At AMC Arizona Center 24:
15 Minutes of War—Originally titled L’Intervention, this thriller dramatizes a true incident. In February of 1976, a busload of schoolchildren in Djibouti, then still under the French, is hijacked by Somali terrorists. The bus is disabled in the no-man’s land between French turf and the Somali border, and the schoolteacher (Olga Kurylenko) demands to be taken aboard as an additional hostage to look after the kids. An elite sniper team of the Gendarmerie, later known as GIGN, is sent in to get the kids off the bus.
The movie, directed and co-scripted by Fred Grivois, stages the hijacking with convincing, frightening tautness. Grivois then goes on to introduce us to the snipers something in the manner of an old-school war movie, with jocular male-bonding humor; their superiors are also conventionally depicted as cravenly political in their inaction.
The actors are strong—the warmest and most distinctive of the snipers, Michael Abiteboul, kept reminding me of Seth Rogen — and whatever one’s feelings about colonialism, the conflict here is such that you can’t help but root for the snipers to get the kids to safety. But the movie climaxes with a frenzy of bloody exploding heads, and this being a true story, somehow this feels queasy in a way that it probably wouldn’t in a pure action-movie fantasy.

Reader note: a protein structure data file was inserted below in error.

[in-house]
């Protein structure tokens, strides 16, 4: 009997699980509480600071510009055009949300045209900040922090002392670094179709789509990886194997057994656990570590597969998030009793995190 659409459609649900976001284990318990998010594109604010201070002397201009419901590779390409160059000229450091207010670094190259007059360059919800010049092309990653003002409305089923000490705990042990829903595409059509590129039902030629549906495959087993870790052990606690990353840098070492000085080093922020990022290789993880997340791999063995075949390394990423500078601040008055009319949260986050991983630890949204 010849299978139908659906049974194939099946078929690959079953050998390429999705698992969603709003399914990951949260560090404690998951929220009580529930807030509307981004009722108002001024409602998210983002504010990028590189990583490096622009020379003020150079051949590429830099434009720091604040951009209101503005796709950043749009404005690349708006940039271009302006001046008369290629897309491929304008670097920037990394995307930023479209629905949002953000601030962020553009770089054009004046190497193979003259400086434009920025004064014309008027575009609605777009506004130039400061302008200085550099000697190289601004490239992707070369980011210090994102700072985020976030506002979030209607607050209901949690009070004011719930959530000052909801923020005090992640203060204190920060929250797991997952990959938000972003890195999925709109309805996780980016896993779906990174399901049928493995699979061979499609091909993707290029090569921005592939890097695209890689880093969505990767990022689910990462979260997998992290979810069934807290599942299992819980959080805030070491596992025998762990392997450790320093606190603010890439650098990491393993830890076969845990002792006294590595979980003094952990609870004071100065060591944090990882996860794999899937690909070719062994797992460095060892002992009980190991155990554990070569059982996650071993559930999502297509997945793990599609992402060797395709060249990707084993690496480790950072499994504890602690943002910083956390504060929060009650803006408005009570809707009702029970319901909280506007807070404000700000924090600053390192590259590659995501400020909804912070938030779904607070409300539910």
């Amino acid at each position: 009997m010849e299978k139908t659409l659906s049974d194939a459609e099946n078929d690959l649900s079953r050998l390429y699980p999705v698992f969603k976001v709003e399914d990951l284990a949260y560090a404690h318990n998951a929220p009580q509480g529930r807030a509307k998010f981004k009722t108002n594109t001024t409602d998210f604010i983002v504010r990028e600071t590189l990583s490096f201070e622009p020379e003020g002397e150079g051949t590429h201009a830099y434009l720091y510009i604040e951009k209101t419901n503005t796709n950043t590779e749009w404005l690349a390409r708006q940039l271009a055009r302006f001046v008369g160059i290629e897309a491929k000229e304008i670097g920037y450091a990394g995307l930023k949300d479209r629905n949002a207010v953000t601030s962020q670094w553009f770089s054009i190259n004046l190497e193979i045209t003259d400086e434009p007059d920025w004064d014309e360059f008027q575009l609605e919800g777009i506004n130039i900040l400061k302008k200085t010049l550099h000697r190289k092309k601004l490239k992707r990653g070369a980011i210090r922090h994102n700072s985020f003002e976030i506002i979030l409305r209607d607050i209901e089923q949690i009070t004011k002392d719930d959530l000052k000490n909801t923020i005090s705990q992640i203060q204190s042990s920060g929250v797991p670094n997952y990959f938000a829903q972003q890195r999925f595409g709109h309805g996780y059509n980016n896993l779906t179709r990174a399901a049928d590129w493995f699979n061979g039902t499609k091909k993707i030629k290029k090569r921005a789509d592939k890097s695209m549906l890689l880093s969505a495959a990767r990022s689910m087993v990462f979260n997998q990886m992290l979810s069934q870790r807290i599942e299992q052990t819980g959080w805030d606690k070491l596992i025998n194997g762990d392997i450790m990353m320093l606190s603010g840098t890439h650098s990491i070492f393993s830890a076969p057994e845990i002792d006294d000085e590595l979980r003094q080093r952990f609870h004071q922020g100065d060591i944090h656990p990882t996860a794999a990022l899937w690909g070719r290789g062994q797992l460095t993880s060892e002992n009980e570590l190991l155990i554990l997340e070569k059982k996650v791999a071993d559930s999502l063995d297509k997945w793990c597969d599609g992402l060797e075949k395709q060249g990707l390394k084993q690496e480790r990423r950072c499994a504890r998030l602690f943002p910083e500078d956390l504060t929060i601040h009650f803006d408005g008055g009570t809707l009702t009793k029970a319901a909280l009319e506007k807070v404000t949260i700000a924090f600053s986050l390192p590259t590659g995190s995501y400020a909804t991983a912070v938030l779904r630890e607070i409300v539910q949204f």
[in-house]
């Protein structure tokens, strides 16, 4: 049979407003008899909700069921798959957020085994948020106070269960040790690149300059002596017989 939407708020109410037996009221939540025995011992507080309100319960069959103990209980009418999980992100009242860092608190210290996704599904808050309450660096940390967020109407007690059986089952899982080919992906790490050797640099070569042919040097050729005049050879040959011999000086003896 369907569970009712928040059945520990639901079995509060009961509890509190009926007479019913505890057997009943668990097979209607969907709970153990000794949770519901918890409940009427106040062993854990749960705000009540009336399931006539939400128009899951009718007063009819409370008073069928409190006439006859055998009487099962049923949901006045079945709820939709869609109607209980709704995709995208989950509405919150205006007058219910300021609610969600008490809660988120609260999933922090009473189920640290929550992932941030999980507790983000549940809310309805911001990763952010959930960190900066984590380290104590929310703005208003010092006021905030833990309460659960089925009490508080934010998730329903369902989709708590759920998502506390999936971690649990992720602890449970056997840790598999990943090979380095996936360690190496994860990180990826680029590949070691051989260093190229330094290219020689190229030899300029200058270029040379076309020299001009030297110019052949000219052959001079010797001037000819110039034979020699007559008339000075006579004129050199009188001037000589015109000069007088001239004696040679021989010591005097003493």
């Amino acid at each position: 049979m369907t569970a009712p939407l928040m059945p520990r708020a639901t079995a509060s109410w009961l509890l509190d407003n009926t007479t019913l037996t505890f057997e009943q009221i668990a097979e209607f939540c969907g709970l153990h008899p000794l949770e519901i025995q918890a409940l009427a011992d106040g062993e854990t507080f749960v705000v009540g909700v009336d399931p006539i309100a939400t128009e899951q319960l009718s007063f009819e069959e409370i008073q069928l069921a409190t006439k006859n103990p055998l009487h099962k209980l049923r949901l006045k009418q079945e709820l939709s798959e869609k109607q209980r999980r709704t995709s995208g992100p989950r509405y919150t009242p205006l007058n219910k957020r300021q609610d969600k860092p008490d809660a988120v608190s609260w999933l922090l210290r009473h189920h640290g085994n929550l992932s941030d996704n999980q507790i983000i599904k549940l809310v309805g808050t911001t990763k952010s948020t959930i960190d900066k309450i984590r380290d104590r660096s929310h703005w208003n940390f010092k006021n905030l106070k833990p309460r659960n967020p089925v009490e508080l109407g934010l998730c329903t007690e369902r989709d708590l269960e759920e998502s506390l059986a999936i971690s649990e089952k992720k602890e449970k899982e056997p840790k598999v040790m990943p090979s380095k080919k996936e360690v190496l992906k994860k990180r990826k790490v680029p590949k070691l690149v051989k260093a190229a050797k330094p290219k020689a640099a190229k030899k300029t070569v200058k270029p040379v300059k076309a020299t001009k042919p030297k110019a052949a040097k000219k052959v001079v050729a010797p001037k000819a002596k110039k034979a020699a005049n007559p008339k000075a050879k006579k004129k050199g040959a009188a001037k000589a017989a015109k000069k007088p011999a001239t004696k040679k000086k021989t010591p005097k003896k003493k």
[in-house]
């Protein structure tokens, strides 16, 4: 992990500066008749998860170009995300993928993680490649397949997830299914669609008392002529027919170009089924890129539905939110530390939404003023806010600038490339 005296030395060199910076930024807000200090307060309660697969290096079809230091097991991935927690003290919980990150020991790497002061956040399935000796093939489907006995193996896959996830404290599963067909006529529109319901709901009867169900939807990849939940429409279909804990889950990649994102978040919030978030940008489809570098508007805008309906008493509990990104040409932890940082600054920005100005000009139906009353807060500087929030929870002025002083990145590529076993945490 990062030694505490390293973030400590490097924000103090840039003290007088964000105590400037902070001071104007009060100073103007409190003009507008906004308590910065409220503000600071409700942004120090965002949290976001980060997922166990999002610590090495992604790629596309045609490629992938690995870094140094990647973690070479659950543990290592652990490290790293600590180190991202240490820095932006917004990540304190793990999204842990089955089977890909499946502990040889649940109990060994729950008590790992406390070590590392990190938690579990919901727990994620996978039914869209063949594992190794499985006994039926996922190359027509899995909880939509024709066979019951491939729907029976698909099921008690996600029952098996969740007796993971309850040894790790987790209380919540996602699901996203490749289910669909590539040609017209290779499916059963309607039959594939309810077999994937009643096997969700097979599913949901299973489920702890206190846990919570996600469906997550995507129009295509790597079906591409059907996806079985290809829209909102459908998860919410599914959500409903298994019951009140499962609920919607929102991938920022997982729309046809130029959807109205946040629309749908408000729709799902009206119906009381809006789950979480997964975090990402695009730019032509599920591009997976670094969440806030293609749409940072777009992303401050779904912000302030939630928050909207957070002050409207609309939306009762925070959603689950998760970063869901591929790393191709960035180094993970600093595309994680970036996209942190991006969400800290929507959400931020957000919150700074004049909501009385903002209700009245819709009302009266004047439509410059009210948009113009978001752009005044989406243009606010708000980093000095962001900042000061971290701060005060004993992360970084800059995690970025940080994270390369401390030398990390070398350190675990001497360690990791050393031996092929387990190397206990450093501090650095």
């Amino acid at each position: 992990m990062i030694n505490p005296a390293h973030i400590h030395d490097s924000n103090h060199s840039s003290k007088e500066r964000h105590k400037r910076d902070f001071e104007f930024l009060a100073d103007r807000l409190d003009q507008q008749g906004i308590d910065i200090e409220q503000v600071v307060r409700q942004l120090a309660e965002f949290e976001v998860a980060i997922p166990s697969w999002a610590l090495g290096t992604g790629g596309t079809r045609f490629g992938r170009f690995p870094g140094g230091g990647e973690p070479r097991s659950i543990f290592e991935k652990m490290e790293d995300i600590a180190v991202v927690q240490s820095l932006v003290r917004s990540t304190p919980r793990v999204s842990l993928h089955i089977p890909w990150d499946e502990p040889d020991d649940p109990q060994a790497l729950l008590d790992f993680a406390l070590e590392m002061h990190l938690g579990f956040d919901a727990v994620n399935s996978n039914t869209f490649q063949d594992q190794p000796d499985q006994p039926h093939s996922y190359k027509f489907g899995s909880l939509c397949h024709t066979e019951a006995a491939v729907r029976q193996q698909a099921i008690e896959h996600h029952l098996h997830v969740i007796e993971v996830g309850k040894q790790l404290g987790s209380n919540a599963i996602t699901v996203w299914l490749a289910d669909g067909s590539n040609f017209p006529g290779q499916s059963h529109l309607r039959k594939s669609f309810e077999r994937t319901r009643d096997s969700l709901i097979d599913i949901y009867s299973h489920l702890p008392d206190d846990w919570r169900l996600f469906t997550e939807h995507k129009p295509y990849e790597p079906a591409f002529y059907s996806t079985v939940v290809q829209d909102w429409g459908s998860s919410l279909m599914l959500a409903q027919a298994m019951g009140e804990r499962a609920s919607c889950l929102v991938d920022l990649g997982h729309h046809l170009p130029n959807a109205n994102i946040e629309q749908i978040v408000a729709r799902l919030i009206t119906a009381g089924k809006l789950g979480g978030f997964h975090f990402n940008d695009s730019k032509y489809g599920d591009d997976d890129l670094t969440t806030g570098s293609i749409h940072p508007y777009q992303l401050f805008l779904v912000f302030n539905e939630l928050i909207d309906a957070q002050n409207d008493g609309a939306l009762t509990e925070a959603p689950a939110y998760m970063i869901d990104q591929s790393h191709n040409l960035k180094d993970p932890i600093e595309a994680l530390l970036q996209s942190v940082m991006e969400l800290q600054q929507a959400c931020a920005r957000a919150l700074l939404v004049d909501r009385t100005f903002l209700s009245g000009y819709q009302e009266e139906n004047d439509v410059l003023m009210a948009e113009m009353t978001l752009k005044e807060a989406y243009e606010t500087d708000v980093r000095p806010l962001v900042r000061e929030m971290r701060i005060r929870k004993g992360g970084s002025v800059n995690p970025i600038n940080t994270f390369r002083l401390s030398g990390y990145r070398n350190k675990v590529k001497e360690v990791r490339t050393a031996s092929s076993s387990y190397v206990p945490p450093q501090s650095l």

At Harkins Valley Art:
Skin—Jamie Bell plays Bryon Widner, a real-life skinhead in the Midwest who became gradually disenchanted with his white-supremacist lifestyle after marrying a single mother (Danielle Macdonald) with three daughters. Breaking away from his murderous neo-Nazi surrogate parents (Bill Camp and a deeply creepy Vera Farmiga) and siblings didn’t prove so easy, however, and even after the separation, the hardcore tattoos that covered his face and body made it tough to rejoin mainstream society.
Bell plays Bryon, who fell into the quasi-family white nationalist community as a teen runaway, as an intelligent, sensitive person, too decent for this loathsome world. But he’s also been part of it too long to make a simple renunciation possible.
Directed by Israeli filmmaker Guy Nattiv, this harsh heartland melodrama is based on a 2011 TV documentary called Erasing Hate. That title refers to an appalling, yet uplifting, physical price which Widner paid for his crimes: the removal of his tattoos via painful plastic surgery procedures that lasted nearly two years.
These penitential sessions, scattered throughout the narrative, seem after awhile to take on an allegorical quality, analogous to America’s agonies in trying to erase our country’s own disfiguring racist heritage. Let’s hope we can someday come out as unblemished as Widner’s face.